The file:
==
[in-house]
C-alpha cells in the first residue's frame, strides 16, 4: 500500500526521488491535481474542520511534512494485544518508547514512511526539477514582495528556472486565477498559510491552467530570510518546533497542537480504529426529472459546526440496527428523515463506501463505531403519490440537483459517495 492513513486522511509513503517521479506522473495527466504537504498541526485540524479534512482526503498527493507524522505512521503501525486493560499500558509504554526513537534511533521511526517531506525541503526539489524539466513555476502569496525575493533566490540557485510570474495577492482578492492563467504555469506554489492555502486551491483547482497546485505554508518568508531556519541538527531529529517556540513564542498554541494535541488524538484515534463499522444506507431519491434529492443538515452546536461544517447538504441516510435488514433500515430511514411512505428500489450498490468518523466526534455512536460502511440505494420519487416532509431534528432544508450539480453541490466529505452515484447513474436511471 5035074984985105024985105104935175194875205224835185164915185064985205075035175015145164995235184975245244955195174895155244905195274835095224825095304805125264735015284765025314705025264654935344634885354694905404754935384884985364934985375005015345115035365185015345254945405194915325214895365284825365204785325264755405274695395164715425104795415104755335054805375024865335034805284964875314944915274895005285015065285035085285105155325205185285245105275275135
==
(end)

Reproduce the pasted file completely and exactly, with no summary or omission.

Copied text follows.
[in-house]
C-alpha cells in the first residue's frame, strides 16, 4: 500500500526521488491535481474542520511534512494485544518508547514512511526539477514582495528556472486565477498559510491552467530570510518546533497542537480504529426529472459546526440496527428523515463506501463505531403519490440537483459517495 492513513486522511509513503517521479506522473495527466504537504498541526485540524479534512482526503498527493507524522505512521503501525486493560499500558509504554526513537534511533521511526517531506525541503526539489524539466513555476502569496525575493533566490540557485510570474495577492482578492492563467504555469506554489492555502486551491483547482497546485505554508518568508531556519541538527531529529517556540513564542498554541494535541488524538484515534463499522444506507431519491434529492443538515452546536461544517447538504441516510435488514433500515430511514411512505428500489450498490468518523466526534455512536460502511440505494420519487416532509431534528432544508450539480453541490466529505452515484447513474436511471 5035074984985105024985105104935175194875205224835185164915185064985205075035175015145164995235184975245244955195174895155244905195274835095224825095304805125264735015284765025314705025264654935344634885354694905404754935384884985364934985375005015345115035365185015345254945405194915325214895365284825365204785325264755405274695395164715425104795415104755335054805375024865335034805284964875314944915274895005285015065285035085285105155325205185285245105275275135